|Current Location:||Collections Storage|
|Credit Line:||Gift of Mrs. Morgan Wing on behalf of the Estate of Florence C. Whitney, 1942|
|Other Number:||517 - Other Number|
Thick, heavy, wavy blade (13 curves), widening asymmetrically at base. Strong median ridge surrounded by two deep grooves that run 3/4 of length. No watery markings (pamor). Hilt polished dark brown wood carved as a seated demon (raksasa) with long hair falling down back, arms crossed over chest, and one foot on crouching animal. Gilt filigree cup (mendak), rim set with green, red, and colorless stones. An example of a class of daggers called kris, defined by the widening at one side of the blade base. Kris are not only weapons but also works of art and objects of mythical, ritual, and ceremonial significance: in 2005, UNESCO gave the title “Masterpiece of the Oral and Intangible Heritage of Humanity” to the kris of Indonesia.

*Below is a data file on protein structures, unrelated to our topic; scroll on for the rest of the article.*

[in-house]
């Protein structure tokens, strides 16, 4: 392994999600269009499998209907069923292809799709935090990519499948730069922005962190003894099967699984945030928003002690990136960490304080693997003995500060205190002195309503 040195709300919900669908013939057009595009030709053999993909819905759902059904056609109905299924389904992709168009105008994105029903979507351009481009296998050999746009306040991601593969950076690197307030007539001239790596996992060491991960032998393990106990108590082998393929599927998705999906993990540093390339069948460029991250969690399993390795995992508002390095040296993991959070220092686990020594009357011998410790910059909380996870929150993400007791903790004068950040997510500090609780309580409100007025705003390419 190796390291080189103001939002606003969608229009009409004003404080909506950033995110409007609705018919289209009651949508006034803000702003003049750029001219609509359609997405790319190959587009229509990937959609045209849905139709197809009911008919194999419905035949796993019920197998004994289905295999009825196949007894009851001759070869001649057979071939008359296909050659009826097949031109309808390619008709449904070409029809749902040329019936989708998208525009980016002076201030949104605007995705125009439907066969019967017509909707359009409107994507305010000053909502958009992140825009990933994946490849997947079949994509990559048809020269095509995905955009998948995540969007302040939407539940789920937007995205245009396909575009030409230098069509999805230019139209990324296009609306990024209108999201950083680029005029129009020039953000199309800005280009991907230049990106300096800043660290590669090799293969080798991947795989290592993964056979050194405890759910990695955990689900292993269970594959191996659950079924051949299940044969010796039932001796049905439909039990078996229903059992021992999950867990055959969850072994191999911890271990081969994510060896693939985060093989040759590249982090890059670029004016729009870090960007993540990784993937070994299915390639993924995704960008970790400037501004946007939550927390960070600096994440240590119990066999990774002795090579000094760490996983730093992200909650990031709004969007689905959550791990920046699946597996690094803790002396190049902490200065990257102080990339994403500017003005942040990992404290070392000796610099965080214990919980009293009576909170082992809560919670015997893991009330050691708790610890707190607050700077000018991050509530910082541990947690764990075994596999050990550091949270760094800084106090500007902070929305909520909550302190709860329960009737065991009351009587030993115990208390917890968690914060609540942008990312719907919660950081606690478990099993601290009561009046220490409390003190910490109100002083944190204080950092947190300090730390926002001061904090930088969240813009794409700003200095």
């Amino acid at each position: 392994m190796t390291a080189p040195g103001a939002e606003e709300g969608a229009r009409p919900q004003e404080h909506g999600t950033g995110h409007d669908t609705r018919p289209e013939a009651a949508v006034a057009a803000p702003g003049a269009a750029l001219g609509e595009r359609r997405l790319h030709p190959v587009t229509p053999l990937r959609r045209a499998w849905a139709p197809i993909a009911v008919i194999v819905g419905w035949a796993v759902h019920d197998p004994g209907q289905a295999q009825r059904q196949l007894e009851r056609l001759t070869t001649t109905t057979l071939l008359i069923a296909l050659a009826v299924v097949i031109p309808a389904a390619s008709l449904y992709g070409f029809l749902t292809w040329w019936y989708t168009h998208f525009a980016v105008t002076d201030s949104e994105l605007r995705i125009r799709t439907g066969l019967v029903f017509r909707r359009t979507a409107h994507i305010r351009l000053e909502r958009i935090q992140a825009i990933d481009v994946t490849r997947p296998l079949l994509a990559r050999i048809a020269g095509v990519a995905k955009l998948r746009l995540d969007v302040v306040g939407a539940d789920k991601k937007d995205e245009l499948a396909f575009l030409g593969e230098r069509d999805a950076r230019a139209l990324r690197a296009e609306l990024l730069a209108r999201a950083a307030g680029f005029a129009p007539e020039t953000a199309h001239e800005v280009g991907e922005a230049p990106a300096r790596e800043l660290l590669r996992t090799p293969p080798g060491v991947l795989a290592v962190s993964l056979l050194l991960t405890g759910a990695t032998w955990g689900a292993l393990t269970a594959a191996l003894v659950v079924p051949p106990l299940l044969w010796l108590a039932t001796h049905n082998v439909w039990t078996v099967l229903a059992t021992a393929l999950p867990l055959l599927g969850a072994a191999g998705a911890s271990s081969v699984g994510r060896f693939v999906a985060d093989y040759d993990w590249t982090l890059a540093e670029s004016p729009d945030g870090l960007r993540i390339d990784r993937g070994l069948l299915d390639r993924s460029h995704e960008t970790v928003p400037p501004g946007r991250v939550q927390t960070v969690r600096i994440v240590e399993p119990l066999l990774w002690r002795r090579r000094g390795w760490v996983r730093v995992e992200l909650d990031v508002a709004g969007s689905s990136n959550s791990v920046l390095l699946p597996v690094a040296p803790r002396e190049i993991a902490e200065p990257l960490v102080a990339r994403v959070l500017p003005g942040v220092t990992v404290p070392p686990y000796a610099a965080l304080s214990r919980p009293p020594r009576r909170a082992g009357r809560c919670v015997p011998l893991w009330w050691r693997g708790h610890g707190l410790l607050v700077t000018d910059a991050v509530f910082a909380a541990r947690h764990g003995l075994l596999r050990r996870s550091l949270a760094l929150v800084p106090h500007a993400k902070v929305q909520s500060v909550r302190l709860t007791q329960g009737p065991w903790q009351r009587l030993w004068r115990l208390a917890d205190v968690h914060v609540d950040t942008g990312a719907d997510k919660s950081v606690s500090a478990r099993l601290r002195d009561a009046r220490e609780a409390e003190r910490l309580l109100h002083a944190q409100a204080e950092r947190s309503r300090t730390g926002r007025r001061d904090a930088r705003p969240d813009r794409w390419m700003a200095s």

Current & Past Exhibitions:
|Weapons and Defense (27 Oct 1951 - 06 Jan 1952)||View Objects in Exhibition|
|[Book] Frey, Edward. 1988. The Kris: Mystic Weapon of the Malay World.. Oxford University Press. Type Citation : Page/Fig./Plate: p. 48, Fig. 10 (h)||View Objects related to this Type Citation|
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